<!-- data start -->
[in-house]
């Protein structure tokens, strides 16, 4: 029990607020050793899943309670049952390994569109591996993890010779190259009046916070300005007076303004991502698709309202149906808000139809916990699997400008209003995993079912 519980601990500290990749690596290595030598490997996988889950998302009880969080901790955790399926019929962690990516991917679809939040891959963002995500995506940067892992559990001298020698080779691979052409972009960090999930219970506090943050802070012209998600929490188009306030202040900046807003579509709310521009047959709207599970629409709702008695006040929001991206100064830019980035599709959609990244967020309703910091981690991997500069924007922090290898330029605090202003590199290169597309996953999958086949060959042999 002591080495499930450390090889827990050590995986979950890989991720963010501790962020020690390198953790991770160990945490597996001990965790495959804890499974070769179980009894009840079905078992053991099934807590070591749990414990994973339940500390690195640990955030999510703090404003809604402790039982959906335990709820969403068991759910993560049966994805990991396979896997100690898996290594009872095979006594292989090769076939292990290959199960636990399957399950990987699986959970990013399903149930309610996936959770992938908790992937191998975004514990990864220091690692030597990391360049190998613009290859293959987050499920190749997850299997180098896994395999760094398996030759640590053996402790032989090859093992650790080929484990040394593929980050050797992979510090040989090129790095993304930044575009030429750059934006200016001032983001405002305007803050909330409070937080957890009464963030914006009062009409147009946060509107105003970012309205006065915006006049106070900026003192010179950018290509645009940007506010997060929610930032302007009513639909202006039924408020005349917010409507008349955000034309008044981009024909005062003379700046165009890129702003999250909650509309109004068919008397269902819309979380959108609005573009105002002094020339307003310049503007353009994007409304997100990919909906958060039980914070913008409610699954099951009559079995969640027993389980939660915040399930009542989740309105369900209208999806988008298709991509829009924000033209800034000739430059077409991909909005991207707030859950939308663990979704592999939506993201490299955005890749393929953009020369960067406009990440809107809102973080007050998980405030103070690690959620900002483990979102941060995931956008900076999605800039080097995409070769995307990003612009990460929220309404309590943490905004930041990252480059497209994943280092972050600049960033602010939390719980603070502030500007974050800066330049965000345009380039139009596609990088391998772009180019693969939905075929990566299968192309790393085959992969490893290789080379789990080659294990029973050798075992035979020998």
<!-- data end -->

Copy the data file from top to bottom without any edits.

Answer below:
[in-house]
């Protein structure tokens, strides 16, 4: 029990607020050793899943309670049952390994569109591996993890010779190259009046916070300005007076303004991502698709309202149906808000139809916990699997400008209003995993079912 519980601990500290990749690596290595030598490997996988889950998302009880969080901790955790399926019929962690990516991917679809939040891959963002995500995506940067892992559990001298020698080779691979052409972009960090999930219970506090943050802070012209998600929490188009306030202040900046807003579509709310521009047959709207599970629409709702008695006040929001991206100064830019980035599709959609990244967020309703910091981690991997500069924007922090290898330029605090202003590199290169597309996953999958086949060959042999 002591080495499930450390090889827990050590995986979950890989991720963010501790962020020690390198953790991770160990945490597996001990965790495959804890499974070769179980009894009840079905078992053991099934807590070591749990414990994973339940500390690195640990955030999510703090404003809604402790039982959906335990709820969403068991759910993560049966994805990991396979896997100690898996290594009872095979006594292989090769076939292990290959199960636990399957399950990987699986959970990013399903149930309610996936959770992938908790992937191998975004514990990864220091690692030597990391360049190998613009290859293959987050499920190749997850299997180098896994395999760094398996030759640590053996402790032989090859093992650790080929484990040394593929980050050797992979510090040989090129790095993304930044575009030429750059934006200016001032983001405002305007803050909330409070937080957890009464963030914006009062009409147009946060509107105003970012309205006065915006006049106070900026003192010179950018290509645009940007506010997060929610930032302007009513639909202006039924408020005349917010409507008349955000034309008044981009024909005062003379700046165009890129702003999250909650509309109004068919008397269902819309979380959108609005573009105002002094020339307003310049503007353009994007409304997100990919909906958060039980914070913008409610699954099951009559079995969640027993389980939660915040399930009542989740309105369900209208999806988008298709991509829009924000033209800034000739430059077409991909909005991207707030859950939308663990979704592999939506993201490299955005890749393929953009020369960067406009990440809107809102973080007050998980405030103070690690959620900002483990979102941060995931956008900076999605800039080097995409070769995307990003612009990460929220309404309590943490905004930041990252480059497209994943280092972050600049960033602010939390719980603070502030500007974050800066330049965000345009380039139009596609990088391998772009180019693969939905075929990566299968192309790393085959992969490893290789080379789990080659294990029973050798075992035979020998």